• While the person who harassed me presumably didn’t understand what they were doing, that is almost worse than deliberate hostility. That a person was so ignorant of something and having no concept that those words might be very hurtful and offensive … well it concerns me what they might say to other people! And the impact on me was the same – or at least similar – to if the comments had been deliberately hostile. If someone accidentally shoots you, you are still shot.
  • When the anger had subsided and the stress clicked in I sought out support from autistic friends – that sense of ‘tribe’ is especially important when we are attacked I think. 
  • I had feelings and thoughts which were very concerning – impulsive, negative, self-destructive thoughts. These were all directed at myself and not the bigot. Blaming oneself when someone else wrongs us can be a sign of a lifetime of invalidation. In the heat of the moment I was angry with the bigot but when that subsided it just enhanced a self of self-hatred I was unaware I still had.

Bigotry is far from harmless. I have had trolls online in the past say ‘Jeanette is big enough and tough enough to deal with this.’ They are wrong. These kinds of  hateful thoughts break us a little and the more they happen the more we can become broken. It makes us mistrust others, like ourselves less. Fighting bigotry, learning to love ourselves for who we are, others offering genuine support and respect can help address this but it is never ever OK to belittle and insult someone based on them being autistic – or belonging to any other group.

‘This mask doesn’t fit me’

There is a hashtag – and a movement of sorts – going around the autistic community at the moment called #TakeTheMaskOff. It is based in the knowledge that ‘masking’ for autistic people (ie being less ourselves, less noticeably ‘autistic’ in our expression, when around others and in situations like school or work or relationships with neurotypicals) is damaging to our mental health, invalidates us and eats away at our sense of who we are. I completely agree with these concerns. Masking takes a huge hit to our identity and psyche but even so, many of is do it. With all the significant negatives it entails, masking is seen by many of us as less traumatic than the judgement and prejudice we know from experience that  we will experience as autistics in the wider world – otherwise why would we do it? 

I long for a world we we can actually feel comfortable being our wonderful autistic selves without fear of bullying, discrimination, unemployment, isolation etc. A world with no perceived need to mask our autistic expression is basically the end outcome I intend for my advocacy to contribute to bringing about.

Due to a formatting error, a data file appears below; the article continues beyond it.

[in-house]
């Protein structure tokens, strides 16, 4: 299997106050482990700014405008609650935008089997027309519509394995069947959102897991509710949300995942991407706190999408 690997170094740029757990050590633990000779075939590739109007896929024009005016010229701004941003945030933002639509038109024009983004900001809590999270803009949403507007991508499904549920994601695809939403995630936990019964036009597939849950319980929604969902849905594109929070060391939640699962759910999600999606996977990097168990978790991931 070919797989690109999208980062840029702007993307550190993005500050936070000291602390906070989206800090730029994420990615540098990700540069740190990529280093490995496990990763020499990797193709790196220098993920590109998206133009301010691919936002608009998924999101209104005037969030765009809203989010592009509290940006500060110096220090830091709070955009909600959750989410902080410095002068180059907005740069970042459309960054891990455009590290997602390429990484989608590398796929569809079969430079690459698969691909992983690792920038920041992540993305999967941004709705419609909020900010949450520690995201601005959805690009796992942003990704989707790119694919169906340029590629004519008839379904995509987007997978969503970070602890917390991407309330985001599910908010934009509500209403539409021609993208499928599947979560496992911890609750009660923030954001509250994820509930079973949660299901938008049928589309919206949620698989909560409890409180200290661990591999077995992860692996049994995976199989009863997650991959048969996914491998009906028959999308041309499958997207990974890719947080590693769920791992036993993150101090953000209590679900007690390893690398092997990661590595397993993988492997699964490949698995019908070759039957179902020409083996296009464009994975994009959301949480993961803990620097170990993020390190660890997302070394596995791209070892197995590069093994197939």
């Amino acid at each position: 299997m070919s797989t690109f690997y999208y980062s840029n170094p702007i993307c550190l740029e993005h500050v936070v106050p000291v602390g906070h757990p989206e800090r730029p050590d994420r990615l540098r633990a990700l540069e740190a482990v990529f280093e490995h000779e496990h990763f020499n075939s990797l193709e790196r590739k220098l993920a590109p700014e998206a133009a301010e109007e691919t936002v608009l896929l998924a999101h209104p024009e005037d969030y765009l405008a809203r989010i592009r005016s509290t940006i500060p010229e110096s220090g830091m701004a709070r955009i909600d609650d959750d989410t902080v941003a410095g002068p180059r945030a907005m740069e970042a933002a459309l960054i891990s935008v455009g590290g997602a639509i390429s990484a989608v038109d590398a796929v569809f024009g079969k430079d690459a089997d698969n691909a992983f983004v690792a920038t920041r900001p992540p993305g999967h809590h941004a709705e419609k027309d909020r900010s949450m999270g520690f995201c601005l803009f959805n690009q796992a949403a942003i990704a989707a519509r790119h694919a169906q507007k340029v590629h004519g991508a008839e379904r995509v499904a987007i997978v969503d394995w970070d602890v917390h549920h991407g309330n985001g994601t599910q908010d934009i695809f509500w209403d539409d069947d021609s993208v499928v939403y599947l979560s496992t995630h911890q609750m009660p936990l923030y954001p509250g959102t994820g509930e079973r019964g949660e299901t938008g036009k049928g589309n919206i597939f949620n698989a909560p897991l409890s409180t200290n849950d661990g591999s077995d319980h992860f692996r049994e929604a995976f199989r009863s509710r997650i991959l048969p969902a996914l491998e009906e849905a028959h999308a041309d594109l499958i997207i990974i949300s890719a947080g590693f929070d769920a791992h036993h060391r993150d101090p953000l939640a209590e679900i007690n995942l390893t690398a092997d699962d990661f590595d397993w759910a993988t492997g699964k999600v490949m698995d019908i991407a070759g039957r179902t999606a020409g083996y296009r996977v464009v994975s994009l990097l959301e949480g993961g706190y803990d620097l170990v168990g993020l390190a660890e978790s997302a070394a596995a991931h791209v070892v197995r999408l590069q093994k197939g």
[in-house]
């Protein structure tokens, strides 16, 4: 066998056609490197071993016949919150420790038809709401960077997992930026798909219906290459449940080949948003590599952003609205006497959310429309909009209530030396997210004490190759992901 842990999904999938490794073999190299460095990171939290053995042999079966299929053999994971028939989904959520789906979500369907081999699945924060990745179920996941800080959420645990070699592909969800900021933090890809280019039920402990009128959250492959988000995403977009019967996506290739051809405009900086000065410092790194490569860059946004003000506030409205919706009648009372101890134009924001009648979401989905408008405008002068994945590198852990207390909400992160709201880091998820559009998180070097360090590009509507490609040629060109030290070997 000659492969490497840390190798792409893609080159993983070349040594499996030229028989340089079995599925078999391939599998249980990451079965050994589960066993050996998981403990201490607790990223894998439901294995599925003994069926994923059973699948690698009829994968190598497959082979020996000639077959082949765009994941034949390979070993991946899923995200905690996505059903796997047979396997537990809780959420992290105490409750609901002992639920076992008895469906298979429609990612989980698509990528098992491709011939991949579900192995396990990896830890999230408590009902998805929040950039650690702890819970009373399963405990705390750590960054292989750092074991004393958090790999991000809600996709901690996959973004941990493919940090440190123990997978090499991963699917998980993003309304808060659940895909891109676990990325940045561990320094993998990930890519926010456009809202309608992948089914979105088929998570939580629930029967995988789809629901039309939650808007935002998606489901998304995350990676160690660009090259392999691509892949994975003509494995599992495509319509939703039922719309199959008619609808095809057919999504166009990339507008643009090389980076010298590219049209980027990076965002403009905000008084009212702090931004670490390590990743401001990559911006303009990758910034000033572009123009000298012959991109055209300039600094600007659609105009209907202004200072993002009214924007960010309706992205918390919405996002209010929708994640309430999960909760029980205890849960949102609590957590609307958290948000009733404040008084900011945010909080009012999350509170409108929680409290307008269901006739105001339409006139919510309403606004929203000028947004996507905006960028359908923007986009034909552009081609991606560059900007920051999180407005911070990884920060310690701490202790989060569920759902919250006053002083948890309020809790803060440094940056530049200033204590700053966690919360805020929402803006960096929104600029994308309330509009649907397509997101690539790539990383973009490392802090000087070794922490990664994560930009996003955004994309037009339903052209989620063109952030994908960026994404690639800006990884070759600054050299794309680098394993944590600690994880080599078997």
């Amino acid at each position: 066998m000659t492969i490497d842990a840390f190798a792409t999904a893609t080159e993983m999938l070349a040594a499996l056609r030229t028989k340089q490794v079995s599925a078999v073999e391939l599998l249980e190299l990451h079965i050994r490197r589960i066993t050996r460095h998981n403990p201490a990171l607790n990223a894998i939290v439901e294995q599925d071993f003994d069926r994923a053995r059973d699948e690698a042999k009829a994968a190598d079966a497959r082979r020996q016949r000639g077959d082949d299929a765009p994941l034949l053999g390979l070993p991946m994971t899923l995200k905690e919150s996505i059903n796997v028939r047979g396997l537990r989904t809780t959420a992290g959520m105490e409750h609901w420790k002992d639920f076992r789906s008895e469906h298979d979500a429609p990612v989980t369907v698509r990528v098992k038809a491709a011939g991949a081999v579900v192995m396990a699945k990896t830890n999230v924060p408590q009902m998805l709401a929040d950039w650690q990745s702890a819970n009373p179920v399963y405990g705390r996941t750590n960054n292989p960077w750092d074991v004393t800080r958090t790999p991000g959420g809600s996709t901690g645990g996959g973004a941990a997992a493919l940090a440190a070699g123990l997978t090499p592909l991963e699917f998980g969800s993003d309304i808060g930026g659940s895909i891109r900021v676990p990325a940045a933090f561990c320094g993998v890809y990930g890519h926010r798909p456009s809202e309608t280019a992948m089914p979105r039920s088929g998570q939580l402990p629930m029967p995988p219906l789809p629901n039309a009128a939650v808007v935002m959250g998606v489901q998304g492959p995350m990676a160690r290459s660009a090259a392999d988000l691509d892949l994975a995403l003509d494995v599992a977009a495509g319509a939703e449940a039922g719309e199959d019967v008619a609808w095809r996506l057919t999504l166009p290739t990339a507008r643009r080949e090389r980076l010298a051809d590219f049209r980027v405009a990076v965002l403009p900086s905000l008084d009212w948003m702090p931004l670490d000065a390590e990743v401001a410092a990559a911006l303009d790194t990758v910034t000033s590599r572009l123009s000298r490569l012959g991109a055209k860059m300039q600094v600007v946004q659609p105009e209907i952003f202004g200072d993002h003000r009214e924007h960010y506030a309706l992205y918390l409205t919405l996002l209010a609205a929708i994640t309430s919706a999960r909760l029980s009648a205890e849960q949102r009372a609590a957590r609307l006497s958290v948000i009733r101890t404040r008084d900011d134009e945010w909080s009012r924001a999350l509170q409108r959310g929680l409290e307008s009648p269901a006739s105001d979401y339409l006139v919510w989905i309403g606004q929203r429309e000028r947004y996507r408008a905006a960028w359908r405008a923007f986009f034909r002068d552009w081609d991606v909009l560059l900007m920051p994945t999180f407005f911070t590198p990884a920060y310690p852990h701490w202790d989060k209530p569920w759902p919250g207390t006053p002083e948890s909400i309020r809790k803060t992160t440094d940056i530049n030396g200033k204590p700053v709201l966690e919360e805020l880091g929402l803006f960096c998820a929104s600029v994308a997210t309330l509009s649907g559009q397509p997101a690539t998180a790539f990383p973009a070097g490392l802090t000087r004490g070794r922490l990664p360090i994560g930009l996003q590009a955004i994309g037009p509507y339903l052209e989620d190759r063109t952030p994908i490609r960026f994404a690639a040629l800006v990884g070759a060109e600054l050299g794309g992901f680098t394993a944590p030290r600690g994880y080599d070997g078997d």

I had some interesting thoughts around my own advocacy work, identity and masking. I spent from ages 11 to about 40 masking, trying to be ‘acceptable’ to others and squash down my identity and how I wanted to express myself. It took a huge toll. It demonstrated my lack of value for myself, my fear that nobody would like such a ‘weird’ person as myself. This fear came form very real personal experience of bullying and being victimised. Thankfully I am now out loud and proud autistic, brightly coloured and big and bold. I wear lots of colourful clothes and jewellery, have several coloured wigs and other essentially ‘me’ accessories. I give keynotes in rainbow boots and cat t-shirts. I laugh a lot and am one of those extroverted types who seem a bit less common in autistic circles. I admin my cat’s Facebook page.

I worry about my expression on occasion. Sometimes I feel like everyone else is doing ‘serious’ advocacy and I’m just getting around in rainbow wigs and things and not really doing much to help anyone. I was featured in an article summing up an autism conference  that I was a speaker at a few years ago. When the journalist wrote about all the other speakers, they mentioned the topic of their presentations and some key points of their message. However, when they got to me they had a picture of me, evidently delighted to be on stage with purple hair. The information readers got about my talk was this picture and  the text ‘And Jeanette Purkis gave a very entertaining talk.’ They didn’t even say what I was speaking about. 

This is difficult. I don’t want to be known for the form not the content but my colourfulness and extroversion is not an act or gimmick. It is me being me. I discovered a few years ago that for me at least, life looks better in shiny, bright and sparkly. My Autistic Pride is bound up in my ability to outwardly express myself the way I choose. I wear rainbow and sparkly things to my public service job, I dress up at home when the only person who will see me is Mfr Kitty and I suspect he doesn’t care what I look like as long as I provide car food and cuddles. Why do I do this? Well mostly because it makes me really happy. I think that my style is the opposite of a mask. I am not covering up myself and hoping no bigoted ableists will be horrible to me. I am expressing myself with pride and celebration. It has taken me a long time to realise this. I used to think that maybe I don’t take my role as an advocate seriously but I suppose the opposite is true. The other lovely realisation I have had is that my advocacy work introduced me to a lot of other autistic people and our community. It also introduced me to a lot of new thinking and views on empowering autistic  people to be our true and so often incredibly thoughtful, kind and beautiful selves. Through this I felt that I was being supported and encouraged to be my true ‘me’. So the autistic community and my advocacy work have helped me to take the mask off and I hope that I am reciprocating that for others through my work. That is a great thing, a great strength.